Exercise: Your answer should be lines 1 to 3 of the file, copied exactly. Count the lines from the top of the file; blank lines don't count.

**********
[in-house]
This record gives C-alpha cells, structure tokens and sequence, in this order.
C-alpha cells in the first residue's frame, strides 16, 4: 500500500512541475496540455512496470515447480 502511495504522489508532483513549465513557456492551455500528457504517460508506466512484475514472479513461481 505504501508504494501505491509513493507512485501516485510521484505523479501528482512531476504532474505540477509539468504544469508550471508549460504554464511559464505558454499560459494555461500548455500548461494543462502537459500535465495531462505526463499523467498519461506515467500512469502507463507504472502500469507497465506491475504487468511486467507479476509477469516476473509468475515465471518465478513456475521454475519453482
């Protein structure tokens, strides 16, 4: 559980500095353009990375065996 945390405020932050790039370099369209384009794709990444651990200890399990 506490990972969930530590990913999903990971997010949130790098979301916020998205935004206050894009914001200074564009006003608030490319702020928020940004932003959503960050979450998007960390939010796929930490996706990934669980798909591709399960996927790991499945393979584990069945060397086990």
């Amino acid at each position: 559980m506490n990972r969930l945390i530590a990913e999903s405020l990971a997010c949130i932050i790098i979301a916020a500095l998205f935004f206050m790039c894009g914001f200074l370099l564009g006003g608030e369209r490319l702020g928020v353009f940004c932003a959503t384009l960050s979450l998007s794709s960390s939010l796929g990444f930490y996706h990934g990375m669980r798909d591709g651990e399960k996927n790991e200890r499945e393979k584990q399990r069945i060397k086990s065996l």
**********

[in-house]
This record gives C-alpha cells, structure tokens and sequence, in this order.
C-alpha cells in the first residue's frame, strides 16, 4: 500500500512541475496540455512496470515447480 502511495504522489508532483513549465513557456492551455500528457504517460508506466512484475514472479513461481 505504501508504494501505491509513493507512485501516485510521484505523479501528482512531476504532474505540477509539468504544469508550471508549460504554464511559464505558454499560459494555461500548455500548461494543462502537459500535465495531462505526463499523467498519461506515467500512469502507463507504472502500469507497465506491475504487468511486467507479476509477469516476473509468475515465471518465478513456475521454475519453482